The relation of the two sexes is not that of two electrical poles: the man represents both the positive and the neuter to such an extent that in Frenchhommes designates human beings, the particular meaning of the word vir being assimilated into the general meaning of the word “homo.” Woman is the negative, to such a point that any determination is imputed to her as a limitation, without reciprocity… In fact, just as for the ancients there was an absolute vertical that defined the oblique, there is an absolute human type that is masculine. Woman has ovaries and a uterus; such are the particular conditions that lock her in her subjectivity; some even say she thinks with her hormones. Man vainly forgets that his anatomy also includes hormones and testicles. He grasps his body as a direct and normal link with the world that he believes he apprehends in all objectivity, whereas he considers woman’s body an obstacle, a prison, burdened by everything that particularizes it… Humanity is male, and man defines woman, not in herself, but in relation to himself; she is not considered an autonomous being.
She elaborates on this further; she discusses how all binaries, like the one in gender, are fundamentally unequal. To de Beauvoir, whenever there is two, there is always a Subject and an Other. The subject, as makes reference to above, is what defines humanity. The Other is what they define themselves against, something to compare themselves to in order to make sure they are on the right track. We see saw this with the European gentiles against the Jews during the 20th century. We saw this with white Americans and African-Americans, too, and still do today. We see this now with the western world against Muslims. In each case, the former are human – in the latter, a perceived horror of which the former can look at and say, ‘I am not them, and that makes me what I am.’ Such is also the a priori relationship between men and women.
In this case, considering each part of the binary ‘separate but equal’ is unsustainable. We must move towards something better. This is moving past gender altogether, making a brighter and more authentic future. There is something to be said about labels in general. To ignore all aspects of politics, for example, is a feat of ignorance – some of the terms, such as communist or capitalist or libertarian, are helpful to communicate our ideals for a better world. But gender accomplishes nothing but hindrance. It is useless and oppressive and should be written out of our daily lives.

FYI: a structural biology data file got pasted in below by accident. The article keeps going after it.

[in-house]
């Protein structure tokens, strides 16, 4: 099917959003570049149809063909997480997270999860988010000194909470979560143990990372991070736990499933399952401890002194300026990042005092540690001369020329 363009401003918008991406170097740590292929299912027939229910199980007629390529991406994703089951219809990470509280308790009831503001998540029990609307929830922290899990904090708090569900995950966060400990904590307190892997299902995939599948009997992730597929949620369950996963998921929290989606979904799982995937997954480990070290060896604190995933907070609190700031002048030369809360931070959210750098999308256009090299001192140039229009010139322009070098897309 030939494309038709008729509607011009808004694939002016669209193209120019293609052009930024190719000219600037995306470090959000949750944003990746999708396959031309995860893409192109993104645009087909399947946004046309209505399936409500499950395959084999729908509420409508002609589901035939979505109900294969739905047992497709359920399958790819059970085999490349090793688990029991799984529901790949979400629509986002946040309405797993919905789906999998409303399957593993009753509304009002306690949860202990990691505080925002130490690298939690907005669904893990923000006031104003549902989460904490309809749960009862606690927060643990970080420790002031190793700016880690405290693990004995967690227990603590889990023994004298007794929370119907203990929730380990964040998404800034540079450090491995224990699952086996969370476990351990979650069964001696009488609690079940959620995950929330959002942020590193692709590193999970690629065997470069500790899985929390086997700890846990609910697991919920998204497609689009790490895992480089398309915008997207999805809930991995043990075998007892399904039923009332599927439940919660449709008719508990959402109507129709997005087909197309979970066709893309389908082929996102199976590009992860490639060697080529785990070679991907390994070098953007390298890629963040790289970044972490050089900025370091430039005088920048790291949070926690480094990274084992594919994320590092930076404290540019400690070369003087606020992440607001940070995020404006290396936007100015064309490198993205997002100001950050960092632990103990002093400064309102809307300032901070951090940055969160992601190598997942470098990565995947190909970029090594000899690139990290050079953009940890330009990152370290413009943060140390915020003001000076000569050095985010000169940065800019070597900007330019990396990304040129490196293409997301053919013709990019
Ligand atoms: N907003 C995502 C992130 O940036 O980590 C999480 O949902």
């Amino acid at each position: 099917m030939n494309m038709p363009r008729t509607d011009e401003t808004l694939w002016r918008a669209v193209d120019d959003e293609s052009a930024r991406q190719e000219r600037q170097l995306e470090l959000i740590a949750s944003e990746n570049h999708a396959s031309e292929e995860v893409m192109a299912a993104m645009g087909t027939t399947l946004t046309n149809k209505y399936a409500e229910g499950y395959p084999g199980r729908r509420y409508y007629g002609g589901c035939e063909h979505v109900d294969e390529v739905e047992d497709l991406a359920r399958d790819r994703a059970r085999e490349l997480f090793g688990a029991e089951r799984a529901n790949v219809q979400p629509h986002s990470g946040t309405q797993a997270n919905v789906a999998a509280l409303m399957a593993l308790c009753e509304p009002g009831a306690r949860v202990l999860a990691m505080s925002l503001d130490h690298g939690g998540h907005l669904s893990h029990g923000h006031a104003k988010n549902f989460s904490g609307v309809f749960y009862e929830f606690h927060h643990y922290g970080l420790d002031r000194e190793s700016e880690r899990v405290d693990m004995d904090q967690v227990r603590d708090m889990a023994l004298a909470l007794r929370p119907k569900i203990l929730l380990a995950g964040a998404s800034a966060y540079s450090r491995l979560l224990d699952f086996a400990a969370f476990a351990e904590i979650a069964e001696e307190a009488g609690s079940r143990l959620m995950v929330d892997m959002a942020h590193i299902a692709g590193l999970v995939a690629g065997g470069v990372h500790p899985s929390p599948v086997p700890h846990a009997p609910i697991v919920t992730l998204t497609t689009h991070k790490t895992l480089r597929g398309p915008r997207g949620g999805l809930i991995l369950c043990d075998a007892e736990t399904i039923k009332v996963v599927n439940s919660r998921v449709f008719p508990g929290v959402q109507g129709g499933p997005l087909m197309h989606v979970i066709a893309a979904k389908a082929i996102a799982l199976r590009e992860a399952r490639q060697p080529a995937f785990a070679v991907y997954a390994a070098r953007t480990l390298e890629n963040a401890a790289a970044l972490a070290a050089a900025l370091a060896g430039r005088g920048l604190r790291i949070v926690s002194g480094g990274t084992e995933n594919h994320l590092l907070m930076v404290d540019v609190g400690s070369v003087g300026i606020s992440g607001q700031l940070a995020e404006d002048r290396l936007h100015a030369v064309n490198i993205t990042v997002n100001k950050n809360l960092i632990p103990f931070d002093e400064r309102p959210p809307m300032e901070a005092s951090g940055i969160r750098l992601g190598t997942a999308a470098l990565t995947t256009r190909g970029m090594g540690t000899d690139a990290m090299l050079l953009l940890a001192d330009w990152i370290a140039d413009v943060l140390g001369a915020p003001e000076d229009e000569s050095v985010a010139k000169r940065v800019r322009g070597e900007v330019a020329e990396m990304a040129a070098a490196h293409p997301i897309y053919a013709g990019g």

To make this future possible, the key is communication and consistency. We ourselves must remove ourselves from the binary and advocate others to do the same. We must organize in order for us to be heard. We must be loud. We must be aggressive. It will be an uphill battle. But we live in the most opportune moment in history thus far. A new set of language is being formed to include non-binaries. Gender-neutral parenting has gained steam. Us non-binaries ourselves are becoming a larger phenomenon every day.
Some might criticize us for our militancy. They might believe that, because their character corresponds so strongly to the gender they take on, that to use the language of non-binaries would remove the voices to the more dysphoric among us. To them, refraining from the conflict is noble. But they are letting the minority, the tortured fight the battle for the future. The point is to make gender obsolete to everyone, not a minority. Those who agree with our thesis but choose the easiest way out are an obstacle, not an asset. Others might suggest that to rid ourselves of the binary, it is best not to move directly towards the conclusion, but rather advocate for the expansion of non-binary genders to be more inclusive. Admittedly, there is no harm in doing so. But any gender, even if they are not apart of the binary themselves, define themselves in relation to it, thus perpetuating their existence.
Without gender, there are only people. Women would no longer be de facto subjugated, men would no longer fall prey to dangerous inclinations towards violent masculinity. The construct is useless and destructive, and if we want to gender equality to rise to its greatest potential, it must be destroyed. We have nothing to lose but our chains.
We also share a conference given by Judith Butler given in Lisbon on the 2nd of June, part of a cycle of debates, performances, workshops organised in the city’s Maria Matos Theatre around the theme of “Gender Trouble” (The initial presentation is in portuguese, but Butler’s presentation follows in english) …